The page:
Appeal Rights – The Circumvention Route
Whilst an adjoining owner holds the right to appeal determinations by an RBS under regulation 603 of the Building Regulations 2006, there is little chance of success in overturning the double certification in circumstances where that compliance certificates have been issued by two civil engineers.
Furthermore, despite subsection c) of Regulation 603, the Regulation does not make a building Surveyor liable for damage to the adjoining property given that Section 128 of the Victorian Building Act 1993 exonerates a building surveyor from liability if the building surveyor relies upon compliance certificates issued in good faith by registered building practitioners. However, there is precedent case law that shows that the immunity provided by Section 128 is no exoneration carte blanche – it’s no “get out of jail card”. The case in question is Toomey v Scolaro’s Concrete Constructions Pty Ltd (in liquidation) and Others  VSC 279, where the court found that the building surveyor was not entitled to rely on a compliance certificate in good faith after a building inspector did not correctly measure the height of a balustrade which was too low and which the owner had subsequently fallen over. The court found both the building surveyor and the building inspector liable. It follows that the onus is still on the building surveyor to closely and meticulously scrutinise building plans.
What is the Remedy at Law for Damage?
The process of double certification does not include a mandatory insurance regime. However, building practitioners are by law required to be insured so an engineer would be accountable at law and insured for negligence. Therefore an adjoining owner would be able to sue the engineer for any negligence associated with compromised protection works that emanate from engineering neglect.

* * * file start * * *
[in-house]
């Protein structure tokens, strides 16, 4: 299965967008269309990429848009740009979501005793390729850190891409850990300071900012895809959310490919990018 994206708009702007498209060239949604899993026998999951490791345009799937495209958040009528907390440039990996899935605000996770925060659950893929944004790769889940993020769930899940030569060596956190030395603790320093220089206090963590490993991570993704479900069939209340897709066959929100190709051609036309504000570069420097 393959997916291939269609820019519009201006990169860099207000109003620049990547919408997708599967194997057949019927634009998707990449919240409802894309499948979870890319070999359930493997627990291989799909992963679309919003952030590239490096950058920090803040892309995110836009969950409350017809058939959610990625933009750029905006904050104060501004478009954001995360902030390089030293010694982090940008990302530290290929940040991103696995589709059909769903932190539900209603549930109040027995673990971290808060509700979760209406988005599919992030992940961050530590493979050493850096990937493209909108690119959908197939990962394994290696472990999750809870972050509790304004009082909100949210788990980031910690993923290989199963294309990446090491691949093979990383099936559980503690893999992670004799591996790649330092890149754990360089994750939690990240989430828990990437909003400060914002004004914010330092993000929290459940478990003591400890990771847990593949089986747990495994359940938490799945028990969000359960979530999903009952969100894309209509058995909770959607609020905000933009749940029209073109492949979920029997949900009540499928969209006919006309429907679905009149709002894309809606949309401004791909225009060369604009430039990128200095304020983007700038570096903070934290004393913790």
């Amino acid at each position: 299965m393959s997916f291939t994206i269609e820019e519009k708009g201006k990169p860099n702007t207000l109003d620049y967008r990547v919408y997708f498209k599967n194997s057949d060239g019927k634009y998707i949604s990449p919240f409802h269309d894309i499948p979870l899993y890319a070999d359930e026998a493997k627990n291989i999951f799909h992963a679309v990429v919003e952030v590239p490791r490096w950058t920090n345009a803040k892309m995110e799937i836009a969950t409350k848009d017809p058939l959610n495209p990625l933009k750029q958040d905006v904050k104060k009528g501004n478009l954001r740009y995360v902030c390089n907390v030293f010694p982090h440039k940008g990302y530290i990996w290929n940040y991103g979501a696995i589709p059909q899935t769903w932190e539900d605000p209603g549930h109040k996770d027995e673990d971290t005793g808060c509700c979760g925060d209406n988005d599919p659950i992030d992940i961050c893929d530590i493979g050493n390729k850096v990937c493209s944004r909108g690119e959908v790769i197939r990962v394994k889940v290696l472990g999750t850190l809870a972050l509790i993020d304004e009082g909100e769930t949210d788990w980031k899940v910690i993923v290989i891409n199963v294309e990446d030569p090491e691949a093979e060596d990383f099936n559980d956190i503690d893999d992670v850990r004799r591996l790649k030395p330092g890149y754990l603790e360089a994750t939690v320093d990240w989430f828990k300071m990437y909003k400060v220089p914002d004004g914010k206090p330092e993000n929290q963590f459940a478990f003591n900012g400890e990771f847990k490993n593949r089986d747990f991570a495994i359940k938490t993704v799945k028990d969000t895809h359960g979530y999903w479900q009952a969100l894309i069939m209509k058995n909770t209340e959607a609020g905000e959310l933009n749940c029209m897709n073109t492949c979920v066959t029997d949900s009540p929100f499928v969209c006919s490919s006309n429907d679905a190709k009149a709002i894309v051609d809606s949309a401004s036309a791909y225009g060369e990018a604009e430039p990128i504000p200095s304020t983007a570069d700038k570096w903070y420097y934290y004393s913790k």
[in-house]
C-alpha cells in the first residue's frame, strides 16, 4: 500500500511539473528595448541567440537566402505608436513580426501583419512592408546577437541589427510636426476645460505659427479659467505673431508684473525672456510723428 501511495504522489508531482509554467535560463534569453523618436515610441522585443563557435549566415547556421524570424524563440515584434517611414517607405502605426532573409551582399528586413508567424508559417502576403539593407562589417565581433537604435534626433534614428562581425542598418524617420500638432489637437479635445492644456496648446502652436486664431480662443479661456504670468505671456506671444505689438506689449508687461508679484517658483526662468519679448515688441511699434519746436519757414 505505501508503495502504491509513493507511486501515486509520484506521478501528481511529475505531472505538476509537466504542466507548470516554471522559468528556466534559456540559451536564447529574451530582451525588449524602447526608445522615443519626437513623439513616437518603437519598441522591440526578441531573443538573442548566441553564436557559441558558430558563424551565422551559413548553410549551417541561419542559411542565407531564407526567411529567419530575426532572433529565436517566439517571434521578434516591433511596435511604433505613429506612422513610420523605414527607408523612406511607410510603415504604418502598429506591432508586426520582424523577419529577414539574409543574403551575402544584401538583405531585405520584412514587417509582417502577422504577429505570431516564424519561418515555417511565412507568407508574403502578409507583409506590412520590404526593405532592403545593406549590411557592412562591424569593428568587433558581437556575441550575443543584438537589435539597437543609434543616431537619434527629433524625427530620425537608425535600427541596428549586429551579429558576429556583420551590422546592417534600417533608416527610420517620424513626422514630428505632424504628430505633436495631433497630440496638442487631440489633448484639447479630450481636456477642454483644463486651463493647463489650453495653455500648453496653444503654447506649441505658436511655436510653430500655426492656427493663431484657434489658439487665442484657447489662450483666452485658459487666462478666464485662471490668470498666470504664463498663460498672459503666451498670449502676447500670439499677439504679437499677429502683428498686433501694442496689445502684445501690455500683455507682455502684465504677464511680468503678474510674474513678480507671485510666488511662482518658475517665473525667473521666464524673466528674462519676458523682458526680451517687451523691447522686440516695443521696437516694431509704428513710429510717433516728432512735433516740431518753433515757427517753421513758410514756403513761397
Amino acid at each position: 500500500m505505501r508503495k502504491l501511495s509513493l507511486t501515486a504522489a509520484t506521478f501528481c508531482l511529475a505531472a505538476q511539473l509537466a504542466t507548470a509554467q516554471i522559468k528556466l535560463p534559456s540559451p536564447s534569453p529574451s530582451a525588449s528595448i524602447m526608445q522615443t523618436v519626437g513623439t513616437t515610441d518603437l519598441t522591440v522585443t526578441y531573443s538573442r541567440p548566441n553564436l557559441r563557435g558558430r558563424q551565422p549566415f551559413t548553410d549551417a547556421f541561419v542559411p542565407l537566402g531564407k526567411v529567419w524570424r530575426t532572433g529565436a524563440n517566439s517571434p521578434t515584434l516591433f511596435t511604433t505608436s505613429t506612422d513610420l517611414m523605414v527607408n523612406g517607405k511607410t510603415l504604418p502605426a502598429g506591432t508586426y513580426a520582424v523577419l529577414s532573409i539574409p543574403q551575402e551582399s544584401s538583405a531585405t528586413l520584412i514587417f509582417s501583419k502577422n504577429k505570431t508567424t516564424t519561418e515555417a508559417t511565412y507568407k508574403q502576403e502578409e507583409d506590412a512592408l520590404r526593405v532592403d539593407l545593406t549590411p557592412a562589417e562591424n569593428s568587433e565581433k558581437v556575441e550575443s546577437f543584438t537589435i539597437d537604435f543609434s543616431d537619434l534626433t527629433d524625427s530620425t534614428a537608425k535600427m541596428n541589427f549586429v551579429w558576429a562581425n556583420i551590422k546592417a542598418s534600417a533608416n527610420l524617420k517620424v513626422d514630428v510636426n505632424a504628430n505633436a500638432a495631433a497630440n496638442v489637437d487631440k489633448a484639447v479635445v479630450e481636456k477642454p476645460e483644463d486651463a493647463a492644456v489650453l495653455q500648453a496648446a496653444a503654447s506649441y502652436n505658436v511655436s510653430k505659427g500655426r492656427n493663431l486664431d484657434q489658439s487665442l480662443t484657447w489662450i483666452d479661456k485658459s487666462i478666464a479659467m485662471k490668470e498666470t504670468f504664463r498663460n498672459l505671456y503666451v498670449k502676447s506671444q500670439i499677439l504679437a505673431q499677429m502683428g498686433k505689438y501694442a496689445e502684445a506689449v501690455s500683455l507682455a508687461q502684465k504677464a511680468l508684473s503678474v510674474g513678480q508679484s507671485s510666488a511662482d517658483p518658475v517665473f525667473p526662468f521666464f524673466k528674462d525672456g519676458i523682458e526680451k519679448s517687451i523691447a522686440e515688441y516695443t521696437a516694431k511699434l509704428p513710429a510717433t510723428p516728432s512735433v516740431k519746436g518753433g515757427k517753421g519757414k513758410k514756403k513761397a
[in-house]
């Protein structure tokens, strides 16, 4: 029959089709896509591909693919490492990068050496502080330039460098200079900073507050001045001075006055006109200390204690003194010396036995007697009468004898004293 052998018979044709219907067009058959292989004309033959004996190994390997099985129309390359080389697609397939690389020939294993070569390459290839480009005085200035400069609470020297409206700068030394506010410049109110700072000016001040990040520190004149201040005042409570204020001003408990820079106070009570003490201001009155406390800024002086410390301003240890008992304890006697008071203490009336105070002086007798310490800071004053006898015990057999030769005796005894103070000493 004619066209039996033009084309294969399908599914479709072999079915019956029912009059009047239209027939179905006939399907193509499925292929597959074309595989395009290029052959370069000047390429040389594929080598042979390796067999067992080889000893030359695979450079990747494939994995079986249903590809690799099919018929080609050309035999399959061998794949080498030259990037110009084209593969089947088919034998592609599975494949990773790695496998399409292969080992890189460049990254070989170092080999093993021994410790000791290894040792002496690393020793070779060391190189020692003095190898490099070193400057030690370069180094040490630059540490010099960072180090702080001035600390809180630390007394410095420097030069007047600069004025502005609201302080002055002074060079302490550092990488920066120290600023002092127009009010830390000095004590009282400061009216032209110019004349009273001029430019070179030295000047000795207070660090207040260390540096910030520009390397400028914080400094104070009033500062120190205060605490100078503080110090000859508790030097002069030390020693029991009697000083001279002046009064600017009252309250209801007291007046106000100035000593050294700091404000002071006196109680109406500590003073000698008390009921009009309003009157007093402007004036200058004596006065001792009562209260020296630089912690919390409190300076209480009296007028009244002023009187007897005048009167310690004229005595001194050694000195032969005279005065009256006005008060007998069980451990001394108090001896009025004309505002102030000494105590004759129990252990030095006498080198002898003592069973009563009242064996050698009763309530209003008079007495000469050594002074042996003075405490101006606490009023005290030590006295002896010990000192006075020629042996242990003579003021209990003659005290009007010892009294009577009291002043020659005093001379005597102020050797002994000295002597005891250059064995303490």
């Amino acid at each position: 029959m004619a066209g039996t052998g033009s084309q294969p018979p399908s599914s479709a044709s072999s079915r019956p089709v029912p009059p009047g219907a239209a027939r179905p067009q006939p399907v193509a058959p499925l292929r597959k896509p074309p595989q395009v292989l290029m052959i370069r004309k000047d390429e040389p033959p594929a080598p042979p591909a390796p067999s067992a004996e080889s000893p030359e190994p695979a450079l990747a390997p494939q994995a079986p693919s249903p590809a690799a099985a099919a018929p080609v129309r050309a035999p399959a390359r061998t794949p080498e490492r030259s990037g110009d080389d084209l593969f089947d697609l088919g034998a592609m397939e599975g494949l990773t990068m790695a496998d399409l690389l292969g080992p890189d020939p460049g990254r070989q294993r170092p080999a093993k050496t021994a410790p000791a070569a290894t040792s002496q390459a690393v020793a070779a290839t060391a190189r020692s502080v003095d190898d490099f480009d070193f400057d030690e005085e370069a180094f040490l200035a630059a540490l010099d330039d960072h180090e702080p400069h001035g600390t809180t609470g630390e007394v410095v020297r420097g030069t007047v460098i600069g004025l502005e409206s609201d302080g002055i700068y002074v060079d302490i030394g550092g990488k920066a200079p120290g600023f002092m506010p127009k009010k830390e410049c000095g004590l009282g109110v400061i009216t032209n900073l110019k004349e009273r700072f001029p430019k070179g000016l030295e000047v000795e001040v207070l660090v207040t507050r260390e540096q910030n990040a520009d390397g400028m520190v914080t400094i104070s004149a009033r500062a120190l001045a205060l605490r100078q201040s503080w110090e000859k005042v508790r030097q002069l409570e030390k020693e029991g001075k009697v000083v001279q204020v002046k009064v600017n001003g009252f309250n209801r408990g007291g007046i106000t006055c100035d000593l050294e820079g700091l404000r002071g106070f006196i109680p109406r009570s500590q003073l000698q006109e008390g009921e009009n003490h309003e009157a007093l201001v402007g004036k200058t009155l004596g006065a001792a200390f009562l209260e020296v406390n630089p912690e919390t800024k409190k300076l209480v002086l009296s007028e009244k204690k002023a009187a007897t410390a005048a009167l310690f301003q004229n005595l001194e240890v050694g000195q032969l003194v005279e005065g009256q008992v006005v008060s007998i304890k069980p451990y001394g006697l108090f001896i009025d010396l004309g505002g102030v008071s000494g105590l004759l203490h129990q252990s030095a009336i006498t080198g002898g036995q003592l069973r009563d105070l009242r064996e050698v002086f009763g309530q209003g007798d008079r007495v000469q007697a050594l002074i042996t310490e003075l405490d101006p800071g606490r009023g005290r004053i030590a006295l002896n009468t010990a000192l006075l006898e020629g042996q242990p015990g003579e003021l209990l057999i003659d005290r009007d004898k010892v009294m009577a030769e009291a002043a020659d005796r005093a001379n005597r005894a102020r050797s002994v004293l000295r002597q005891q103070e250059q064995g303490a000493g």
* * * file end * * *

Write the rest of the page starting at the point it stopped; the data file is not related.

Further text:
Law suits are not cure-alls as one has to spend money to ‘engineer’ accountability which ironically goes against the grain of that which was intended and indeed underpinned the philosophy of Part 7 prior to the 2006 regulations.
The fundamental take out is this: Protection Works under Part 7 of the Building Act 1993 is an inherently consultative process and double certification is not. It is reasonable to deduce that there is a negative impact upon adjoining owners when they are taken ‘out of the loop’, as it were. It is clear that adjoining owners have an interest in the process and have an interest in being consulted. Kim Lovegrove RML, FAIB of Lovegrove & Cotton, having been heavily involved as instructing officer to parliamentary counsel on development of the Building Act, attests to the fact that the original protection works framework was divined to provide heavy, if not intrusive, input into the protection works consultative dynamic. After all, the adjoining property owner, i.e. the party not carrying out the work the subject of the building permit is the party that can be adversely affected. It is therefore puzzling that the “circumvention route” ousts the jurisdiction and participation of those whom would be adversely affected in the event of compromised construction outcome.